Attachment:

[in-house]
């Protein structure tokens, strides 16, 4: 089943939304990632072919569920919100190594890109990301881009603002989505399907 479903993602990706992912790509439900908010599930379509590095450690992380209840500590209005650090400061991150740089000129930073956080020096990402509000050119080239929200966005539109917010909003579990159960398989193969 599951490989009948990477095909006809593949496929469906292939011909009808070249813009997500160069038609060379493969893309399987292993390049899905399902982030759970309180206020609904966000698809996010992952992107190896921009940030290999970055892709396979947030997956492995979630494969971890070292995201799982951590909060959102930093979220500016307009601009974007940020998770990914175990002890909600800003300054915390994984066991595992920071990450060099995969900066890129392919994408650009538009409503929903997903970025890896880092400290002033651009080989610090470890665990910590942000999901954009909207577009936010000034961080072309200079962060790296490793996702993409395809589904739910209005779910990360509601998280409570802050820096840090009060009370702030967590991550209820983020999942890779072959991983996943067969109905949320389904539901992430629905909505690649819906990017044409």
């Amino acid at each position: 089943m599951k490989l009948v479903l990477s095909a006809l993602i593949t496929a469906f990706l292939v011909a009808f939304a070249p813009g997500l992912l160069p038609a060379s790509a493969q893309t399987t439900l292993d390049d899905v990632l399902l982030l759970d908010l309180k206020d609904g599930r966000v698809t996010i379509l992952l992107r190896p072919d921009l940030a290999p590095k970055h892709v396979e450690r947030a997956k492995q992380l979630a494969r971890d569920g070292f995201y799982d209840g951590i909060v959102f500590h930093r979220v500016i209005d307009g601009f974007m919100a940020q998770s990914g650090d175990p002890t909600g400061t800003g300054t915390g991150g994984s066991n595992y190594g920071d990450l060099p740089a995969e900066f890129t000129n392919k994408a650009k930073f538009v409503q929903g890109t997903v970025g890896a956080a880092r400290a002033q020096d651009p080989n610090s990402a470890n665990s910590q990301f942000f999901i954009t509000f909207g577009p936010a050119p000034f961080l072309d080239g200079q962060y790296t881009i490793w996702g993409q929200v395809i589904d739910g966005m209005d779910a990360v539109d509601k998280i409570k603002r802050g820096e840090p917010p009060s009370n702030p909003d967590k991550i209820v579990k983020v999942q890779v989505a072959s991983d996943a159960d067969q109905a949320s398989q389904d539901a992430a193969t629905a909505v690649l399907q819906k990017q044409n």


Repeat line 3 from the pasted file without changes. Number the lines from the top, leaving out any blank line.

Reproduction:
């Amino acid at each position: 089943m599951k490989l009948v479903l990477s095909a006809l993602i593949t496929a469906f990706l292939v011909a009808f939304a070249p813009g997500l992912l160069p038609a060379s790509a493969q893309t399987t439900l292993d390049d899905v990632l399902l982030l759970d908010l309180k206020d609904g599930r966000v698809t996010i379509l992952l992107r190896p072919d921009l940030a290999p590095k970055h892709v396979e450690r947030a997956k492995q992380l979630a494969r971890d569920g070292f995201y799982d209840g951590i909060v959102f500590h930093r979220v500016i209005d307009g601009f974007m919100a940020q998770s990914g650090d175990p002890t909600g400061t800003g300054t915390g991150g994984s066991n595992y190594g920071d990450l060099p740089a995969e900066f890129t000129n392919k994408a650009k930073f538009v409503q929903g890109t997903v970025g890896a956080a880092r400290a002033q020096d651009p080989n610090s990402a470890n665990s910590q990301f942000f999901i954009t509000f909207g577009p936010a050119p000034f961080l072309d080239g200079q962060y790296t881009i490793w996702g993409q929200v395809i589904d739910g966005m209005d779910a990360v539109d509601k998280i409570k603002r802050g820096e840090p917010p009060s009370n702030p909003d967590k991550i209820v579990k983020v999942q890779v989505a072959s991983d996943a159960d067969q109905a949320s398989q389904d539901a992430a193969t629905a909505v690649l399907q819906k990017q044409n």